This thesis seeks to reveal, curate and re-position the threshold between object on display and in function affected by various scale of vitrines. Vitrines historically exhibits strong prominence in the culture of display, object commodification and preservation. From small vitrines in museum to massive scale Buckminster Fuller’s proposed geodesic dome over midtown Manhattan, these transparent enclosures are tools for preservation, display and domestication, objectifying their subjects, occasionally divorcing them from their context of origin. More recently, proposals for refurbishment of Notre Dame has gathered ubiquitous use of glass roofs as restoration strategy (Walsh. 2019).
Vitrines perform multi-faceted roles. In museum, vitrine was an enabling device to construct diorama, a formal narrative tool in the form of miniature models. In the context of modern art, the use of vitrines has been explored as mediator to delineate, distort and reposition the meaning of objects contained within. For instance, terrifying objects like exposed human flesh could be mediated with layering effects of glass’s reflection and refraction in Paul Thek’s Untitled self-portrait (Neubauer, 2017, pg 149-152).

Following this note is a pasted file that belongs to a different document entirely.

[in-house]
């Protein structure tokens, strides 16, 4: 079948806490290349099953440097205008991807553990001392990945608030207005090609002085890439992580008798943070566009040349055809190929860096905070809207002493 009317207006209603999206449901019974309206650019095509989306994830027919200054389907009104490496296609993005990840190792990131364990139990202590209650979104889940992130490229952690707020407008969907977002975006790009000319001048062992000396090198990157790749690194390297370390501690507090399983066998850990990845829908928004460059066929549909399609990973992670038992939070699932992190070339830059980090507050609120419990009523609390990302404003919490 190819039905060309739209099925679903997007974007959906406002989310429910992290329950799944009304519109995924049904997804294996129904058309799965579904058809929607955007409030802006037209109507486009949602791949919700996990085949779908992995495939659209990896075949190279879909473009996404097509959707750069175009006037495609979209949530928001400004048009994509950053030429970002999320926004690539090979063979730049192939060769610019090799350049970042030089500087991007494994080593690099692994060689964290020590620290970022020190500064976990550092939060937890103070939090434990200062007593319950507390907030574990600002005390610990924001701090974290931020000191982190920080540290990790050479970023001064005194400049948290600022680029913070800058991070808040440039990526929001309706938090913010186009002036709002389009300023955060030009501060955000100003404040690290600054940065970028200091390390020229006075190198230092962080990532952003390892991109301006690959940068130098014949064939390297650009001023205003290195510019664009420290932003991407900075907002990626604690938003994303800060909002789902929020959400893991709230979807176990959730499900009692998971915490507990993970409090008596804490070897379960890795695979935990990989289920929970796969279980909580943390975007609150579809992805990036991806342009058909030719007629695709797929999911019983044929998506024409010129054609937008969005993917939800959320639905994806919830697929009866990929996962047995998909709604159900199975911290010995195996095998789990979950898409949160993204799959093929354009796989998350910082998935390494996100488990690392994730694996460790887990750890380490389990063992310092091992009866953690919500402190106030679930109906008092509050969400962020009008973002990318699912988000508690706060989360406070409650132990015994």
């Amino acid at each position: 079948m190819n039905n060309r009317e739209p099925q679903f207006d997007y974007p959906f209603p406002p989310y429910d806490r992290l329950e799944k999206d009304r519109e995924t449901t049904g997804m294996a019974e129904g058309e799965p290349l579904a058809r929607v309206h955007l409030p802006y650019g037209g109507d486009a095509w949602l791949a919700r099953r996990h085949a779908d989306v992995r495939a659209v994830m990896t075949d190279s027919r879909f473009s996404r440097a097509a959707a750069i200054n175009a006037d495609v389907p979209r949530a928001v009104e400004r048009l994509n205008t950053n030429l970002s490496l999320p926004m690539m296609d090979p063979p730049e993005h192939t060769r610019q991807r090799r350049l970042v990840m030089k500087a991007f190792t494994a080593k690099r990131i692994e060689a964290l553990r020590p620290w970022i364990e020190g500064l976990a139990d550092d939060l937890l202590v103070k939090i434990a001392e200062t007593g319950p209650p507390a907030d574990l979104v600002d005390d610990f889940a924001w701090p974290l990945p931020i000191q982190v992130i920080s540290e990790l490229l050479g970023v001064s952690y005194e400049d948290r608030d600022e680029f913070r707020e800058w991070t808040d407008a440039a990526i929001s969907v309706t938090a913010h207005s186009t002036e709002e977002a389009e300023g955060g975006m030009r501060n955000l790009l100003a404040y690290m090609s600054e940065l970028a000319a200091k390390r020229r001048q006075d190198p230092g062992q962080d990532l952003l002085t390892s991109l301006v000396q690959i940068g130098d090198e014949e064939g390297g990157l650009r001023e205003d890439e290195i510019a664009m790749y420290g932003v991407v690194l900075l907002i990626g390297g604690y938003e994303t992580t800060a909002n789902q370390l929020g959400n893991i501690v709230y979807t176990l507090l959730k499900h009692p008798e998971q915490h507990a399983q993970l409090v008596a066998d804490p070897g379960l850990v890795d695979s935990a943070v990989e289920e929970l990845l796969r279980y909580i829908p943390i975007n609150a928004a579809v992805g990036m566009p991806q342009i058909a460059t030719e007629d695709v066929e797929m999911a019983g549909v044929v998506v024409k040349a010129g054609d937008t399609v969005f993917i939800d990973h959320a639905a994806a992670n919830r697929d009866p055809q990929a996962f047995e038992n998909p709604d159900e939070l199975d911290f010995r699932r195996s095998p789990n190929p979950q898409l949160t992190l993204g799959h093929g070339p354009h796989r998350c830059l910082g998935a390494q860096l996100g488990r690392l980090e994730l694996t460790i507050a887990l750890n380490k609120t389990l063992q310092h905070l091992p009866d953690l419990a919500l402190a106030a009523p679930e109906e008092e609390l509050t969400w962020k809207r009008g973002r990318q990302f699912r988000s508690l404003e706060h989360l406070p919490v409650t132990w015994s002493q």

This thesis begs two questions, (one) How do we construe the meaning of space and objects included or excluded by vitrine? (two) What is our role as participants and observers in space mediated by multi-scalar vitrines?
This thesis will build on the 5 categories of effects from Small (Furniture scale) to XL (Building scale) in the form of a museum. The spaces created here catalyses our physical awareness of spatial containment or liberation through differentiated condition making of vitrines. Through this thesis, we shall start to contemplate on the role of vitrines in framing animate and inanimate objects operating from small scale furniture to large scale architectural edifice, switching the role of object and subject in space. Vitrine museum will operate on a conglomeration of multi-scalar vitrines, juxtaposed and intersected to destabilise our formerly binary relationships with museum exhibits.
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